Misconceptions About Online Polling

Web polls are inadequate. Anyone can take part and skew the sample.

There’s no comparison. “Quick polls” or “instant web polls” that take a snapshot of responses are neither scientific nor descriptive of any particular population. These polls may elicit a response (and come front-loaded with tenuous disclaimers) but their value is dubious and bears little resemblance to a representative survey.

The polls we conduct include a detailed methodology and we always itemize the number of interviews, dates as well as the margin of error. The only time we enlist quick polls are as a means to recruit new panel members to the Angus Reid Forum. These results are never reported to the public.

Online surveys use “convenience sampling”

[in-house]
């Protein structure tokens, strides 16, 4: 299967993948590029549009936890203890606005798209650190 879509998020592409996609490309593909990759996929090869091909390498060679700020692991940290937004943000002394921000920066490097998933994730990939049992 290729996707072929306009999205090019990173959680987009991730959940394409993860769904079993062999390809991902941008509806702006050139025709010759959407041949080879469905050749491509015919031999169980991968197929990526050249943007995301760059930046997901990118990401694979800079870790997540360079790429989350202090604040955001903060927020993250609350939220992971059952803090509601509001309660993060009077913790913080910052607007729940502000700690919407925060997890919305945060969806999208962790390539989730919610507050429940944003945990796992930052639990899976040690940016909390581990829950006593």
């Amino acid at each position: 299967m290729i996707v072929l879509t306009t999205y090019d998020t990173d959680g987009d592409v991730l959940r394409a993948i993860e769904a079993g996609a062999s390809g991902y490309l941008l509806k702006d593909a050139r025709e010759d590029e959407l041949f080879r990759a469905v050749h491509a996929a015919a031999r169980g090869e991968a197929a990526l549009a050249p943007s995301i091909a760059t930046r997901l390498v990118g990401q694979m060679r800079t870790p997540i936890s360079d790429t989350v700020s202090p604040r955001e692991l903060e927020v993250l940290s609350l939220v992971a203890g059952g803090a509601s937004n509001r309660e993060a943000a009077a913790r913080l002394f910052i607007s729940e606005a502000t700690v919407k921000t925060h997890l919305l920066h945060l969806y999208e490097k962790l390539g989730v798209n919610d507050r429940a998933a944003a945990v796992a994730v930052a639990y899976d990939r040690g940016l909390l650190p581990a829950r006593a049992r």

Convenience sampling refers to how some firms recruit on the basis of proximity to the researchers or product or other element that could be defined as ‘convenient.’ In the same realm is survey-specific advertising, which allows panel members to self-select to participate in any given survey. Quality market research panels never rely on these substandard techniques.

An online panel does not allow for random selection

Other critics claim that online polling is biased because people choose to become panelists in order to respond to surveys themselves. This, instead of being picked at random through a list of telephone numbers. It’s an erroneous argument that assumes every person will be asked to take part in every online poll, every time. Conversely, invitations for particular surveys are sent to a randomly selected portion of the Angus Reid Forum to ensure a representative sample.